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Depollution potential of three macrophytes: Exudated, wall-bound and intracellular peroxidase activities plus intracellular phenol concentrations

Larue, Camille, Korboulewsky, Nathalie, Wang, Runying, Mévy, Jean-Philippe
Bioresource technology 2010 v.101 no.20 pp. 7951-7957
Iris pseudacorus, Phragmites australis, Typha latifolia, cell walls, constructed wetlands, enzyme activity, food industry, gallic acid, heavy metals, macrophytes, organic wastes, peroxidase, phenol, proteins, roots, sewage sludge, wastewater treatment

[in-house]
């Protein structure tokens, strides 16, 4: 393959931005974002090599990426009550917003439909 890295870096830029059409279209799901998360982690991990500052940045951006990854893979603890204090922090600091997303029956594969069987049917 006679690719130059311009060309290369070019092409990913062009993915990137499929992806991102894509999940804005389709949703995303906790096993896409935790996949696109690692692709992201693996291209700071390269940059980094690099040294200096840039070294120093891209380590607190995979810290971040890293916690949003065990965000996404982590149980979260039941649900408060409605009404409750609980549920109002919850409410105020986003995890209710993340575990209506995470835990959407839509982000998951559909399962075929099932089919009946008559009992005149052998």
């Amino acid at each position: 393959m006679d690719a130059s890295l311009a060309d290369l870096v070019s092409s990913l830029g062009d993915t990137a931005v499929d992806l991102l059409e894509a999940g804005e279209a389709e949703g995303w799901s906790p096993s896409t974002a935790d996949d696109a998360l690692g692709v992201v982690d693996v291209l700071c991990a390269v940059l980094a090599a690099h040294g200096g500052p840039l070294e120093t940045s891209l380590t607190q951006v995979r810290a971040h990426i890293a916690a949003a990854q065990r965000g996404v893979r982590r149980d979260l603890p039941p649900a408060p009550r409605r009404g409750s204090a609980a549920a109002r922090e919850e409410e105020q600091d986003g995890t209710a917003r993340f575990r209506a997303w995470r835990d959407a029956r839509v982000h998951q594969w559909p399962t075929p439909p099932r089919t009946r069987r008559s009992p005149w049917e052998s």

The aim of this study was to investigate the potential role of three macrophyte species (Iris pseudacorus, Typha latifolia and Phragmites australis) for detoxication of xenobiotics, and to study their variations with seasons or concentrations of sewage sludge from the food industry. For this purpose, some aspects of the green liver concept were explored through peroxidase measurements in three compartments in roots: intracellular, cell wall and extracellular. In addition, phenol concentrations were also measured in order to assess heavy metal detoxication potential. Enzyme activities and phenol concentrations were overall lower in winter according to the phenological stages and some sludge effects occurred. Results show that P. australis roots exuded and contained more peroxidase in all seasons: 17U/g (1373U/g protein), 0.8U/g (613U/g protein) and 4.8U/g (1329U/g protein) in intracellular compartments, cell wall and exudates, respectively. In contrast, the highest phenol concentration was found in I. pseudacorus roots: 143.3mgeq. gallic acid/g. Hence, in constructed wetlands, P. australis is suitable for organic waste water treatment, while I. pseudacorus should be used in the case of waters highly charged with heavy metals.